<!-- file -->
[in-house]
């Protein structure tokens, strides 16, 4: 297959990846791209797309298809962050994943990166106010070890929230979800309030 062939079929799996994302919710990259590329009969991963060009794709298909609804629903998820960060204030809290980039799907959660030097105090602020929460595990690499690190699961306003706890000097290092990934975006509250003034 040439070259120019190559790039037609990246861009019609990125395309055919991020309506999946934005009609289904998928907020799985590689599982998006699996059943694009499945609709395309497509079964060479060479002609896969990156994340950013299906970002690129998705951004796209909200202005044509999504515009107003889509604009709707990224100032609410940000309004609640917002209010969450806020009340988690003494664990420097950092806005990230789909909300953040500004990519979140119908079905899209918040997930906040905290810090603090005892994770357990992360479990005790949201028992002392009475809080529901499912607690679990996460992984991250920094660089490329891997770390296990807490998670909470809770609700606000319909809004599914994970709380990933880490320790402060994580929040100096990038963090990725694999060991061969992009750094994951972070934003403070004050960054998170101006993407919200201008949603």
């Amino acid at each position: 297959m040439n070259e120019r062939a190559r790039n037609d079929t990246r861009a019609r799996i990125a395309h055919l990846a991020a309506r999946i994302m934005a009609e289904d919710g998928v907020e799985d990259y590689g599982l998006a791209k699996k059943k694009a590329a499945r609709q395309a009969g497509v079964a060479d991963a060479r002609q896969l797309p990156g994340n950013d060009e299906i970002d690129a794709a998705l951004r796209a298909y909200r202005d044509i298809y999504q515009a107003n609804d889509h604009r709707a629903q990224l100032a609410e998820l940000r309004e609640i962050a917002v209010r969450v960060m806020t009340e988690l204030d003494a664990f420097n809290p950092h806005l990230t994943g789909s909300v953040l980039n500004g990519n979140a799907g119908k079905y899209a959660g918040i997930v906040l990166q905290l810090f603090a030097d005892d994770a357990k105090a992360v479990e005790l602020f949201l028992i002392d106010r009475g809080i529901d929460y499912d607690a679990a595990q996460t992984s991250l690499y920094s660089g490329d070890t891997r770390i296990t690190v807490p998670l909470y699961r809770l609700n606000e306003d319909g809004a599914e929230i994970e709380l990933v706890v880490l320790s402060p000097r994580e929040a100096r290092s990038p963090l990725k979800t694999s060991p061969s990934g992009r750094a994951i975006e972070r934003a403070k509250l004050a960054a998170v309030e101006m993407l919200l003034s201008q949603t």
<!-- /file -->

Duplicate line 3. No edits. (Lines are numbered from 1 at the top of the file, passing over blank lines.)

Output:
């Amino acid at each position: 297959m040439n070259e120019r062939a190559r790039n037609d079929t990246r861009a019609r799996i990125a395309h055919l990846a991020a309506r999946i994302m934005a009609e289904d919710g998928v907020e799985d990259y590689g599982l998006a791209k699996k059943k694009a590329a499945r609709q395309a009969g497509v079964a060479d991963a060479r002609q896969l797309p990156g994340n950013d060009e299906i970002d690129a794709a998705l951004r796209a298909y909200r202005d044509i298809y999504q515009a107003n609804d889509h604009r709707a629903q990224l100032a609410e998820l940000r309004e609640i962050a917002v209010r969450v960060m806020t009340e988690l204030d003494a664990f420097n809290p950092h806005l990230t994943g789909s909300v953040l980039n500004g990519n979140a799907g119908k079905y899209a959660g918040i997930v906040l990166q905290l810090f603090a030097d005892d994770a357990k105090a992360v479990e005790l602020f949201l028992i002392d106010r009475g809080i529901d929460y499912d607690a679990a595990q996460t992984s991250l690499y920094s660089g490329d070890t891997r770390i296990t690190v807490p998670l909470y699961r809770l609700n606000e306003d319909g809004a599914e929230i994970e709380l990933v706890v880490l320790s402060p000097r994580e929040a100096r290092s990038p963090l990725k979800t694999s060991p061969s990934g992009r750094a994951i975006e972070r934003a403070k509250l004050a960054a998170v309030e101006m993407l919200l003034s201008q949603t």